- - Monday, September 16, 2019

ANALYSIS/OPINION:

This weekend’s attack by Iranian-backed Houthi rebels in Yemen on Saudi Arabia’s critical oil infrastructure represents a significant foreign policy dilemma facing the leadership of America’s longtime ally. 

Should Riyadh counter the Iranian regime’s act of terror through an escalation of its proxy wars in Yemen, Lebanon, Iraq and Syria or does Saudi Arabia embark on a new long-term strategy to this existential challenge by supporting the people of Iran who pose the greatest threat to the theocratic dictatorship?

As one of the consequential countries of the world, Saudi Arabia’s decision on how best to respond to this attack matters not only to its own economic well-being but also to the health of the global economy because the kingdom is the world’s most important anchor of energy security. Saudi Arabia is the world’s largest oil exporter and as such is the engine that keeps the global economy running.  

The Iranian regime’s decision to provide Houthi rebels with weaponized drones to target Saudi oil facilities is not just an attack on an American ally but is an attack on the global economic system. The fact that two of Saudi Aramco’s very important oil facilities were targeted is proof that the Iranian regime wants to create regional instability and panic on the global oil markets. And despite their denials, just a few days ago Hassan Rouhani, the regime’s so-called moderate president, boasted of supporting proxies in the region, including Yemen. 

In a phone conversation after this brazen attack, President Trump spoke with Saudi Arabia Crown Prince Mohammad bin Salman (MBS). assuring him of American support. As a means to counter the ayatollah’s regime, Mr. Trump may once again suggest to MBS that his country buy more “beautiful American weapons.” Even though this may benefit American defense contractors, it will not solve the existential threat facing Saudi Arabia and the global economy from the Iranian regime. Tourists are not going to flock to pristine shores of the kingdom’s Red Sea if the threat of drones hangs over their heads.



Indeed, if the leaders of Saudi Arabia want to realize the goal of transforming their oil-driven nation-state into a dynamic, participatory and open economy, they must embark on a new strategic paradigm that focuses on investing in the people of Iran as the only hope for a fundamental change in Iran. A change of regime in Tehran will usher in a renaissance of unprecedented growth for the people of Saudi Arabia, Iran and the entire region. When the people of Iran take back control of their country they will undoubtedly cut off funding to the regime’s proxies in Lebanon, Gaza Strip, Iraq, Syria and Yemen thus eliminating a major source of regional instability for the past 40 years.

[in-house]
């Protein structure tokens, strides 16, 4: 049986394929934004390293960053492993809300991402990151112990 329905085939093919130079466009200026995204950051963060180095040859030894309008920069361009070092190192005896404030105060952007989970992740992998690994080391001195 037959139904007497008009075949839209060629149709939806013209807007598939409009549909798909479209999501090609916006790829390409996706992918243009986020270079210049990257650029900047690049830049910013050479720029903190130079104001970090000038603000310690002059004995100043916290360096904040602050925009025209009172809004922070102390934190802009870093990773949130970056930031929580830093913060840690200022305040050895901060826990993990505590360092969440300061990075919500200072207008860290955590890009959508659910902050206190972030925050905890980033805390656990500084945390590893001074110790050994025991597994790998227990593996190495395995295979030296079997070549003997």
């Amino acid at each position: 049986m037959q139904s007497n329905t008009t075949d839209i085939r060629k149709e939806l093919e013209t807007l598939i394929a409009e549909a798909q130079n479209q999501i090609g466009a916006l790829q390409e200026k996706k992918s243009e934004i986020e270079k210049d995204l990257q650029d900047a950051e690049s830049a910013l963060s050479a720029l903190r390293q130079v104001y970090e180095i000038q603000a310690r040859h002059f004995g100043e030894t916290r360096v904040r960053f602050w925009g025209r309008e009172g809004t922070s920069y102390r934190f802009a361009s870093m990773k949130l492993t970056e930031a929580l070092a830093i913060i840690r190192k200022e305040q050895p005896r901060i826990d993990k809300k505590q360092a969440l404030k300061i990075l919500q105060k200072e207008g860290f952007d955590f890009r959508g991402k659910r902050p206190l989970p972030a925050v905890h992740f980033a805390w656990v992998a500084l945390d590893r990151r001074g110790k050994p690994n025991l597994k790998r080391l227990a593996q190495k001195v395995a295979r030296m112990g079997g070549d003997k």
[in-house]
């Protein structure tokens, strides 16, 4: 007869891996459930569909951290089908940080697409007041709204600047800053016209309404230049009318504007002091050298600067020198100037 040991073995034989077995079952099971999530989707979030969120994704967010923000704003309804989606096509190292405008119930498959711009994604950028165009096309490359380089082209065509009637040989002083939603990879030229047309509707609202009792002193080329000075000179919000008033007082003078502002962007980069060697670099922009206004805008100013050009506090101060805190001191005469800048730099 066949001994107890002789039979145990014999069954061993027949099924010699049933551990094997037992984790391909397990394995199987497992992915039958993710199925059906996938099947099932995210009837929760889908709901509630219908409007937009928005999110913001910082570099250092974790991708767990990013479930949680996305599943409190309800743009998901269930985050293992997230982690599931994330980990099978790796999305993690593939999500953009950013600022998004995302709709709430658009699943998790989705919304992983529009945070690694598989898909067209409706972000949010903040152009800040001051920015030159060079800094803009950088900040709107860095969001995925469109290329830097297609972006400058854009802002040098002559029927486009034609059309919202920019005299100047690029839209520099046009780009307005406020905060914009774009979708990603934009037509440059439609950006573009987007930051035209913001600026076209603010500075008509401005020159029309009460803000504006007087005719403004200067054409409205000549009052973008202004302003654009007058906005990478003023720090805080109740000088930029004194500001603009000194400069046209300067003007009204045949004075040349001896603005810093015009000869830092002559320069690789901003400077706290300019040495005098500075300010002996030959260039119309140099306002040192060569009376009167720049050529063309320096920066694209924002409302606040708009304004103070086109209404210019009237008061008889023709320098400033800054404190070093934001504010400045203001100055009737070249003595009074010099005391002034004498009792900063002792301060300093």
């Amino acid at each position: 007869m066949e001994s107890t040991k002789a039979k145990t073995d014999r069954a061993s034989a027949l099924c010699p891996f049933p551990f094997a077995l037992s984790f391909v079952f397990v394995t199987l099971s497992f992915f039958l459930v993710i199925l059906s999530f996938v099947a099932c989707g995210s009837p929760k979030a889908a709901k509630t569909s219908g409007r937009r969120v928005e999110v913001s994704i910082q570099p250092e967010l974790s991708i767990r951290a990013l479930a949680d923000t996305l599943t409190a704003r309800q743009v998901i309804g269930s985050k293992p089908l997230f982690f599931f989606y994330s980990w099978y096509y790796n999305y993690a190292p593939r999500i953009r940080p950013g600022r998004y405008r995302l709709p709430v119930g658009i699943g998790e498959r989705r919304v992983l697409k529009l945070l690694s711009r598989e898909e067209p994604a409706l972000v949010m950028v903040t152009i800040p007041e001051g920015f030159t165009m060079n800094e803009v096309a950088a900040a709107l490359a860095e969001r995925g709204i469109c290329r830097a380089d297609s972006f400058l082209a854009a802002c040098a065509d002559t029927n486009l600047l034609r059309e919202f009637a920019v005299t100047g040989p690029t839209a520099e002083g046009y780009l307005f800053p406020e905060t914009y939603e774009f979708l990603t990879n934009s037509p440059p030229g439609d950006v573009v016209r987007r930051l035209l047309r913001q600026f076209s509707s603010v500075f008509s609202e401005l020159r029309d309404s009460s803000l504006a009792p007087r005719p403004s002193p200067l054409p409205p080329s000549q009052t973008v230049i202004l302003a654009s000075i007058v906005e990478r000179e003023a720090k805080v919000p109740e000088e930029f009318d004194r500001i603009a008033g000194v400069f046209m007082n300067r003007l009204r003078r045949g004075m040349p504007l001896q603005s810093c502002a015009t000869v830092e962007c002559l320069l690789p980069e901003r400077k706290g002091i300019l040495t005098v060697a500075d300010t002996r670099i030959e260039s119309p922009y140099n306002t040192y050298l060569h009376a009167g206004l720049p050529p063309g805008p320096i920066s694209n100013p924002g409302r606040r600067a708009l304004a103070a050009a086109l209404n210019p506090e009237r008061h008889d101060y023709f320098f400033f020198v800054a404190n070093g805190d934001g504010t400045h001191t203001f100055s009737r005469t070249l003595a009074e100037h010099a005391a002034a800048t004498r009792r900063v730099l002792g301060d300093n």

In Iran today, a number of disparate movements for freedom are in play. For example, celebrities and famous athletes are expressing sympathy with Sahar Khodayari, who burned herself in protest over the regime’s ban on woman attending soccer stadiums. Another movement has formed around the theme “I am 15” named after the 14 dissidents who have been arrested for demanding an end to the dictatorship of Iran’s Supreme Leader Ayatollah Khamenei. And then there are factory workers across the country whose wages have not been paid for weeks chanting slogans such as “End corruption fill my food basket.” 

These trends inside Iran favor a robust Saudi policy of deploying every non-military lever of soft-power to demonstrate to the people of Iran that the kingdom is fully supportive of their aspirations for freedom. At a minimum Saudi leadership should consider the following options. 

First, King Salman or MBS should deliver an address to the people of Iran in which they expresses their deep desire for Iran being restored to its rightful place in the community of nations. They can mention that Iranians deserve a better future and that the kingdom differentiates between the people of Iran and its corrupt tormentors. This message can be crafted by the kingdom’s top Iran expert Mohammad Al Sulami. 

Second, King Salman or MBS should convene a meeting of the GCC states and announce the “Iran Reconstruction and Development Fund.” It should be made clear to the people of Iran that this money will flow into Iran once freedom is restored and will be deployed to rebuild their country. 

And third, Riyadh should rethink how best to deploy the financial resources it has committed to London-based Iran International TV. This Iranian-language news channel is meant to serve as Saudi Arabia’s soft power against the Iranian regime but has room to improve. Moving its operations to Washington, D.C., and changing editorial content can make Iran International TV a more effective tool in confronting the Iranian regime. 

Whether President Trump decides to meet with Iran’s president in New York next week is his choice. But for Saudi Arabia, whose existence is under threat by the thugs ruling Iran, the choice should be clear: Invest in the people of Iran because they are the best hope for fundamental change. 

• S. Rob Sobhani is CEO of Caspian Group Holdings.

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